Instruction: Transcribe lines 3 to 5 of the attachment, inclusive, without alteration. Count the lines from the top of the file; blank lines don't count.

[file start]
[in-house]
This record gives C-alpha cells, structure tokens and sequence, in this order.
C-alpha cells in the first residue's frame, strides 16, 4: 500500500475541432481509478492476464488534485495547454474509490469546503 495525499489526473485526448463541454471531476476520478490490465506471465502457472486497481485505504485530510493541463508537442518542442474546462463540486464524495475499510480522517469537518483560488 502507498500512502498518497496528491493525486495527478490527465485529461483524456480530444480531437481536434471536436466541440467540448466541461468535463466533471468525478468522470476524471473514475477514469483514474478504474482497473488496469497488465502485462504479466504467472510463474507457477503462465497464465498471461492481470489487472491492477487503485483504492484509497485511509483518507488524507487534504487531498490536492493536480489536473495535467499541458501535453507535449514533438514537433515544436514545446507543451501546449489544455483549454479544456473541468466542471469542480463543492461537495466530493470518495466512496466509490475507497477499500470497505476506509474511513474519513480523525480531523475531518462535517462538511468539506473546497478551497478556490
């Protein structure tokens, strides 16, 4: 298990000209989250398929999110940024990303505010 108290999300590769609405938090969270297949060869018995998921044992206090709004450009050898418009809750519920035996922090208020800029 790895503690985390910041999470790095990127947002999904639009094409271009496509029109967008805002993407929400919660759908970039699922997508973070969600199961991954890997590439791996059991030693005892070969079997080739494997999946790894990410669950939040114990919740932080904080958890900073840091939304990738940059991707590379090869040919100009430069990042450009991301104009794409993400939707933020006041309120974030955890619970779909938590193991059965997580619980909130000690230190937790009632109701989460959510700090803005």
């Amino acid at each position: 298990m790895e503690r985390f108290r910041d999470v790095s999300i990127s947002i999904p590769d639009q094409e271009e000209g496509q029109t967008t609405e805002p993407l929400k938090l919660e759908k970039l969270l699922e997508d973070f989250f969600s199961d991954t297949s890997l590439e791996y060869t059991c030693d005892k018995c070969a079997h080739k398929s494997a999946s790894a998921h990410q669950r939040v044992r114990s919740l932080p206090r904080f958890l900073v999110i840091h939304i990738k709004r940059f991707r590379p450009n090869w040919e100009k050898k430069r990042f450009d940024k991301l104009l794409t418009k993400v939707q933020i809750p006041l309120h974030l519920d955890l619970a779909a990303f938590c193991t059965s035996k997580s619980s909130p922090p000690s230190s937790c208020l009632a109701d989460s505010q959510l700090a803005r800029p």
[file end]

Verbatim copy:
C-alpha cells in the first residue's frame, strides 16, 4: 500500500475541432481509478492476464488534485495547454474509490469546503 495525499489526473485526448463541454471531476476520478490490465506471465502457472486497481485505504485530510493541463508537442518542442474546462463540486464524495475499510480522517469537518483560488 502507498500512502498518497496528491493525486495527478490527465485529461483524456480530444480531437481536434471536436466541440467540448466541461468535463466533471468525478468522470476524471473514475477514469483514474478504474482497473488496469497488465502485462504479466504467472510463474507457477503462465497464465498471461492481470489487472491492477487503485483504492484509497485511509483518507488524507487534504487531498490536492493536480489536473495535467499541458501535453507535449514533438514537433515544436514545446507543451501546449489544455483549454479544456473541468466542471469542480463543492461537495466530493470518495466512496466509490475507497477499500470497505476506509474511513474519513480523525480531523475531518462535517462538511468539506473546497478551497478556490
């Protein structure tokens, strides 16, 4: 298990000209989250398929999110940024990303505010 108290999300590769609405938090969270297949060869018995998921044992206090709004450009050898418009809750519920035996922090208020800029 790895503690985390910041999470790095990127947002999904639009094409271009496509029109967008805002993407929400919660759908970039699922997508973070969600199961991954890997590439791996059991030693005892070969079997080739494997999946790894990410669950939040114990919740932080904080958890900073840091939304990738940059991707590379090869040919100009430069990042450009991301104009794409993400939707933020006041309120974030955890619970779909938590193991059965997580619980909130000690230190937790009632109701989460959510700090803005």
């Amino acid at each position: 298990m790895e503690r985390f108290r910041d999470v790095s999300i990127s947002i999904p590769d639009q094409e271009e000209g496509q029109t967008t609405e805002p993407l929400k938090l919660e759908k970039l969270l699922e997508d973070f989250f969600s199961d991954t297949s890997l590439e791996y060869t059991c030693d005892k018995c070969a079997h080739k398929s494997a999946s790894a998921h990410q669950r939040v044992r114990s919740l932080p206090r904080f958890l900073v999110i840091h939304i990738k709004r940059f991707r590379p450009n090869w040919e100009k050898k430069r990042f450009d940024k991301l104009l794409t418009k993400v939707q933020i809750p006041l309120h974030l519920d955890l619970a779909a990303f938590c193991t059965s035996k997580s619980s909130p922090p000690s230190s937790c208020l009632a109701d989460s505010q959510l700090a803005r800029p």